What happens when a child is taken into care?
8 Benefits of being a Foster Parent
Fostering as a career
How long does it take to become a foster carer?
Becoming a foster carer in the UK
Cultural diversity in foster care
How to foster a child
Can I choose who I foster?
What is the role of an independent fostering agency?
How to support the reunification process
What is private fostering?
Benefits of fostering with an independent fostering agency
Fostering a child with disabilities
Fostering a disabled child
Changing IFA: Transferring to Excel Fostering
What happens on an initial home visit?
How to prepare your home for a foster child
Can I take my foster child on holiday?
How to prepare for fostering a child for the first time
Children who foster
5 Myths about Fostering Teenagers
How much does it cost to raise a child in the UK?
5 Foster Child Bedroom Ideas
Can I foster if I have pets?
Positive Behaviour Management Strategies for Children in Foster Care
How to bond with your foster child
What is a Care Leaver?
Reasons for a child to be taken into care
How to adopt from foster care
Fostering Vs Adoption
Tips for coping when foster placements end.
Does my foster child have depression?
How to deal with foster child bullying
Do foster carers get a pension?
Common Fostering Challenges and How to Overcome Them
Many people are wary when it comes to fostering teenagers because of the image and pre-conceptions that we all have of teenagers. Teenagers are often generally depicted as moody, temperamental and difficult - which means fostering teenagers are generally thought of as challenging placements. Not only are these stereotypes restrictive, they are also wrong. With 45% of foster children being over the age of 10 as of March 2020, foster parents who look after teenagers are more necessary than ever (source: Gov.uk).
In this article, we look to address some of the fostering myths associated with teens in foster care and disprove them.
There is often the misconception that teenagers are in care because they have misbehaved so badly at home, that their parents could no longer manage them. This idea is damaging as some of these young people may have been put into care due to abuse or neglect. The teenagers in care have suffered during their lives and need a strong home full of love to develop and grow.
As a foster parent of a teenager, there will of course be times when it is difficult to manage, however, as an Excel foster parent, you will be given access to 24 hour support. Don’t let a fear of something being challenging stop you from making a difference.
It is a common misconception that you cannot foster a child and work at the same time, but this is not the truth. Many of our foster parents live very fulfilling lives, not only keeping the job that they love - but also being an integral part of a child’s life and upbringing.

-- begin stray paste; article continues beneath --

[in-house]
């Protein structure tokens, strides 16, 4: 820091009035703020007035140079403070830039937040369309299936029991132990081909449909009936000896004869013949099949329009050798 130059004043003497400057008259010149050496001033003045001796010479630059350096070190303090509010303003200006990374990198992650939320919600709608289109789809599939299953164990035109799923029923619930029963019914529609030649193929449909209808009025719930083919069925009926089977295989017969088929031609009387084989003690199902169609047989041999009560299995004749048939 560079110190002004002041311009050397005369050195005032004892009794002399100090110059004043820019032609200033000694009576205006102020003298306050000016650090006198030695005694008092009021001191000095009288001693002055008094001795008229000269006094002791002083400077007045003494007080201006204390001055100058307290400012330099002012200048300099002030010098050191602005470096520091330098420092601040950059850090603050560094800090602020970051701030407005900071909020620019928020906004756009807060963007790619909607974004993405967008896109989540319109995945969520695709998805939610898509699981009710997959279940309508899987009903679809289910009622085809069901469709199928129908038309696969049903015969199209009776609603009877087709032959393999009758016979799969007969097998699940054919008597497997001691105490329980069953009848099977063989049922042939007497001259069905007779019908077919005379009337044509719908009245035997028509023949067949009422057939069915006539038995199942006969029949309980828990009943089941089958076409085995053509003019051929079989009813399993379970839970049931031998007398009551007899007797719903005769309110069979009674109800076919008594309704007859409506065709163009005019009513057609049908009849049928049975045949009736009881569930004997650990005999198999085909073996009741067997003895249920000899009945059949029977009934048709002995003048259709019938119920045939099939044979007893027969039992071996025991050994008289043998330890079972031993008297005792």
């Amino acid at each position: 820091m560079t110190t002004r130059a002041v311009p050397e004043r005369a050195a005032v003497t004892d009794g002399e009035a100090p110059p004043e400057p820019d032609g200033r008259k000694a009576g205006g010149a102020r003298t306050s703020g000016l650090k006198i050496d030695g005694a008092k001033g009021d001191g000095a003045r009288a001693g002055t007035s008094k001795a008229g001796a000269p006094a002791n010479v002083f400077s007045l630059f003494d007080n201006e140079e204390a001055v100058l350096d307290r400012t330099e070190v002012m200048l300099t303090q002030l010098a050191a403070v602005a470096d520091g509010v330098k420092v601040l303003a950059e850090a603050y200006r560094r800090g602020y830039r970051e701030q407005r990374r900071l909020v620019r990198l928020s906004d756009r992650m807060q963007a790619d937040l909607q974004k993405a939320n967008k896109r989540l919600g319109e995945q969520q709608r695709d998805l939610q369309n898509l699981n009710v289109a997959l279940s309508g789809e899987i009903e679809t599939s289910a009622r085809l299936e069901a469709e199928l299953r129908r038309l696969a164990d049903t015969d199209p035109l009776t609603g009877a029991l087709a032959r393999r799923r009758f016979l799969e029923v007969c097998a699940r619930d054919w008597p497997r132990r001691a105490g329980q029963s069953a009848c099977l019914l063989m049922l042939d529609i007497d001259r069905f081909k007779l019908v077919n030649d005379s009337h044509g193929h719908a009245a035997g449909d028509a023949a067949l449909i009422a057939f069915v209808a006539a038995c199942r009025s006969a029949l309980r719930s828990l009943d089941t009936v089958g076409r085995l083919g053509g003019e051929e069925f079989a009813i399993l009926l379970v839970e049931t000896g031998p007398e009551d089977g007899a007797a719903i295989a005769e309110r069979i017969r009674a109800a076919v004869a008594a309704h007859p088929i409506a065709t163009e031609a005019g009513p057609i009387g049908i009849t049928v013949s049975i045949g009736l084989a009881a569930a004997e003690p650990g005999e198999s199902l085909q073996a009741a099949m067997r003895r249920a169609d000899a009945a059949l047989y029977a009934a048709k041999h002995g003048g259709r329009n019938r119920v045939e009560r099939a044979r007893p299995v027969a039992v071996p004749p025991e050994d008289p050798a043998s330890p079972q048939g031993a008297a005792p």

We would, however, like to highlight that it can often be difficult to maintain your previous job and foster. Fostering is a fulltime commitment, and it can be especially hard for single foster parents to juggle both. In addition to the common stresses of being a parent such as cooking, cleaning, the school run and more, fostering requires you give some additional hours. As a foster parent, it is important that you attend meetings with the social worker, teachers, and other personnel involved in protecting the young person’s welfare and wellbeing.
Read more about fostering and working.
It is a common misconception with all fostering that you have to have experience in raising children to become a foster parent. This is doubled when it comes to teenagers as many people feel that they are more difficult to handle than their under 13 counterparts.
Truthfully, you do not need any experience as a parent to become a foster parent. It’s beneficial to have experience with children in some capacity, but what’s most important is your commitment to changing and shaping the life of a young person.
As an Excel foster parent, you will be given access to our phenomenal training programs and support networks. Those without experience from their own children need not be worried as our trainers have helped people from all backgrounds become the best foster parents they can be.
Once upon a time, it may have been more difficult for single people or those not married to foster a child. However, this is one of the most outdated myths and yet one that people subscribe to most. It is a common assumption that fostering teenagers is harder work and requires two parents – but this isn’t necessarily true. Fostering as a single parent can be very fulfilling and life changing - so if you are passionate about changing their lives, and you have the capacity to be responsible for a foster child on your own, your marital status does not matter.
One of the biggest worries when it comes to fostering teenagers is that their personality is fully formed and cannot be changed – therefore the impact you have will be limited. In fact, research counteracts this – routine and a loving environment can have a positive effect on behaviour especially in a time when young people are making big decisions, such as whether to go to Uni or what to study for GCSE.
Teenagers are able to modify their behaviour as their brains are still developing, all they need is a loving and supportive home. If you think you are the right person to give a teenager a new home and the chance of a new life, get in contact with us today.
If you’ve got any questions or would like to find out more about fostering with Capstone, fill out the form below.
An experienced fostering advisor from your local area will then be in touch.
Start the conversation today. Our team of friendly advisors are on hand to answer any foster care questions you may have. We can offer you honest and practical advice that can help you decide if becoming a foster carer is the right path for you.